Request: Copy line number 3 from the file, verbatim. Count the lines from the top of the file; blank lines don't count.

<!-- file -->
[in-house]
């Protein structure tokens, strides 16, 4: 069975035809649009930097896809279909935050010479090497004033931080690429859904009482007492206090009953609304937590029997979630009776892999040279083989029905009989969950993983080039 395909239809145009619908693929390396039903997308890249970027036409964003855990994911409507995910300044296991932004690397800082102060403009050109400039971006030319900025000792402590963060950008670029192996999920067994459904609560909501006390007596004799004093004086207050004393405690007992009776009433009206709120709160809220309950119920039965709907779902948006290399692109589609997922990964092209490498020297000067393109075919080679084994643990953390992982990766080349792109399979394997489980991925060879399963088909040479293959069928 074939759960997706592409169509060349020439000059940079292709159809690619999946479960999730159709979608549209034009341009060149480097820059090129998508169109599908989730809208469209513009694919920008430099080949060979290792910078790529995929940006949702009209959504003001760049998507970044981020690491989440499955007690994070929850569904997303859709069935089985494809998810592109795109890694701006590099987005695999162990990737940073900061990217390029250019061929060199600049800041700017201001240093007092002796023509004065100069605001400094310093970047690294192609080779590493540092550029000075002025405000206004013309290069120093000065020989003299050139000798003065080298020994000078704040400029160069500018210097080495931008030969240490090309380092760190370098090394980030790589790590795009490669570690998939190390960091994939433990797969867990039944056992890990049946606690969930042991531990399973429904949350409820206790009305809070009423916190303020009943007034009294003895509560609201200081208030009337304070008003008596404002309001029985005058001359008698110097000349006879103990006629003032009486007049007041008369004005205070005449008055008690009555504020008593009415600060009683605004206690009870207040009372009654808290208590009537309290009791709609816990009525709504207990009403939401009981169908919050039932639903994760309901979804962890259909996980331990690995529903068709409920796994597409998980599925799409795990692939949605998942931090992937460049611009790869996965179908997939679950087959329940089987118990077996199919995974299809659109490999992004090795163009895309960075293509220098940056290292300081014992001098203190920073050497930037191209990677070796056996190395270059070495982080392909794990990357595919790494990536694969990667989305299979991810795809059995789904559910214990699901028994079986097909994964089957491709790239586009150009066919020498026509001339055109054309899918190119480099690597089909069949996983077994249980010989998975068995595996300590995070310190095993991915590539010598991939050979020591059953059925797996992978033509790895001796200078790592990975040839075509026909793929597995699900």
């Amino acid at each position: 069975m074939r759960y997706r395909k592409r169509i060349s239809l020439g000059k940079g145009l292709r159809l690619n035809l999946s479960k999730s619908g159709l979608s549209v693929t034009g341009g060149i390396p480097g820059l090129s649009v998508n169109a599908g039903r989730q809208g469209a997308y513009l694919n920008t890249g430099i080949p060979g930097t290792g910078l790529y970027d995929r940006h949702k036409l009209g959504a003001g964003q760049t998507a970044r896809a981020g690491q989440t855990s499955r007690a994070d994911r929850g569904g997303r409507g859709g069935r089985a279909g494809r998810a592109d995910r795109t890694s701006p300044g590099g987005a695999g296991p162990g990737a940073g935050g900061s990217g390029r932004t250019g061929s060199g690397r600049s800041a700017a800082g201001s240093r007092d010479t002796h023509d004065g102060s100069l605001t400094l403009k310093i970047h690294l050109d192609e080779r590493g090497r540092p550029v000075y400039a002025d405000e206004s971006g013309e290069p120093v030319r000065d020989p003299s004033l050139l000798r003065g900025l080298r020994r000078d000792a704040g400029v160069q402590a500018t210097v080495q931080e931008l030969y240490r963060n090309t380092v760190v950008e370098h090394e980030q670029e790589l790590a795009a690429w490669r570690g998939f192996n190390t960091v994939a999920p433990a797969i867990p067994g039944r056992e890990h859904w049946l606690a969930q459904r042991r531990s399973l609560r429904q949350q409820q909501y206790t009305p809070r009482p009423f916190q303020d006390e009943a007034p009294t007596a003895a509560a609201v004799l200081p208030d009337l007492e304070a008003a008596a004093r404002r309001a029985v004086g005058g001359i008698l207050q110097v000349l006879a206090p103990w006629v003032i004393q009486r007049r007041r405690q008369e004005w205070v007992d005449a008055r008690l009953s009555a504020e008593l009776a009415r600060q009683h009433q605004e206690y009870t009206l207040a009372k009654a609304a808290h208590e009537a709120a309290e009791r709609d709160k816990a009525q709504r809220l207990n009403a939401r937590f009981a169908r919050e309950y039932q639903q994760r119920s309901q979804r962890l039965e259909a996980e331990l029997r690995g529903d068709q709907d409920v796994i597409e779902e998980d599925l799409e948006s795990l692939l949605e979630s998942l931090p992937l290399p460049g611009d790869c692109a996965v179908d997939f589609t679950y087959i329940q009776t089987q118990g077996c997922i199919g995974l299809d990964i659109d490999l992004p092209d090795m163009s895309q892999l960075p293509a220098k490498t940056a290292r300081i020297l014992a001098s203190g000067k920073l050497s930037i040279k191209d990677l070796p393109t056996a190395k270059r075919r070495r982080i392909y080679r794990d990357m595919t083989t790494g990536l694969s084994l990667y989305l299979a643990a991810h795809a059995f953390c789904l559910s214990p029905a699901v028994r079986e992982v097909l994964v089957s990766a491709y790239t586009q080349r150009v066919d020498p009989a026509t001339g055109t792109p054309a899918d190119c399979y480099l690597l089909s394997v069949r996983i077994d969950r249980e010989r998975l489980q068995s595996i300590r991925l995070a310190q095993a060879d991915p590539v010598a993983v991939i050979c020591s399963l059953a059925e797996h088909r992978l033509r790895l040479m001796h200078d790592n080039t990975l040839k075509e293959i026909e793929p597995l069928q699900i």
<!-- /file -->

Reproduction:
């Amino acid at each position: 069975m074939r759960y997706r395909k592409r169509i060349s239809l020439g000059k940079g145009l292709r159809l690619n035809l999946s479960k999730s619908g159709l979608s549209v693929t034009g341009g060149i390396p480097g820059l090129s649009v998508n169109a599908g039903r989730q809208g469209a997308y513009l694919n920008t890249g430099i080949p060979g930097t290792g910078l790529y970027d995929r940006h949702k036409l009209g959504a003001g964003q760049t998507a970044r896809a981020g690491q989440t855990s499955r007690a994070d994911r929850g569904g997303r409507g859709g069935r089985a279909g494809r998810a592109d995910r795109t890694s701006p300044g590099g987005a695999g296991p162990g990737a940073g935050g900061s990217g390029r932004t250019g061929s060199g690397r600049s800041a700017a800082g201001s240093r007092d010479t002796h023509d004065g102060s100069l605001t400094l403009k310093i970047h690294l050109d192609e080779r590493g090497r540092p550029v000075y400039a002025d405000e206004s971006g013309e290069p120093v030319r000065d020989p003299s004033l050139l000798r003065g900025l080298r020994r000078d000792a704040g400029v160069q402590a500018t210097v080495q931080e931008l030969y240490r963060n090309t380092v760190v950008e370098h090394e980030q670029e790589l790590a795009a690429w490669r570690g998939f192996n190390t960091v994939a999920p433990a797969i867990p067994g039944r056992e890990h859904w049946l606690a969930q459904r042991r531990s399973l609560r429904q949350q409820q909501y206790t009305p809070r009482p009423f916190q303020d006390e009943a007034p009294t007596a003895a509560a609201v004799l200081p208030d009337l007492e304070a008003a008596a004093r404002r309001a029985v004086g005058g001359i008698l207050q110097v000349l006879a206090p103990w006629v003032i004393q009486r007049r007041r405690q008369e004005w205070v007992d005449a008055r008690l009953s009555a504020e008593l009776a009415r600060q009683h009433q605004e206690y009870t009206l207040a009372k009654a609304a808290h208590e009537a709120a309290e009791r709609d709160k816990a009525q709504r809220l207990n009403a939401r937590f009981a169908r919050e309950y039932q639903q994760r119920s309901q979804r962890l039965e259909a996980e331990l029997r690995g529903d068709q709907d409920v796994i597409e779902e998980d599925l799409e948006s795990l692939l949605e979630s998942l931090p992937l290399p460049g611009d790869c692109a996965v179908d997939f589609t679950y087959i329940q009776t089987q118990g077996c997922i199919g995974l299809d990964i659109d490999l992004p092209d090795m163009s895309q892999l960075p293509a220098k490498t940056a290292r300081i020297l014992a001098s203190g000067k920073l050497s930037i040279k191209d990677l070796p393109t056996a190395k270059r075919r070495r982080i392909y080679r794990d990357m595919t083989t790494g990536l694969s084994l990667y989305l299979a643990a991810h795809a059995f953390c789904l559910s214990p029905a699901v028994r079986e992982v097909l994964v089957s990766a491709y790239t586009q080349r150009v066919d020498p009989a026509t001339g055109t792109p054309a899918d190119c399979y480099l690597l089909s394997v069949r996983i077994d969950r249980e010989r998975l489980q068995s595996i300590r991925l995070a310190q095993a060879d991915p590539v010598a993983v991939i050979c020591s399963l059953a059925e797996h088909r992978l033509r790895l040479m001796h200078d790592n080039t990975l040839k075509e293959i026909e793929p597995l069928q699900i």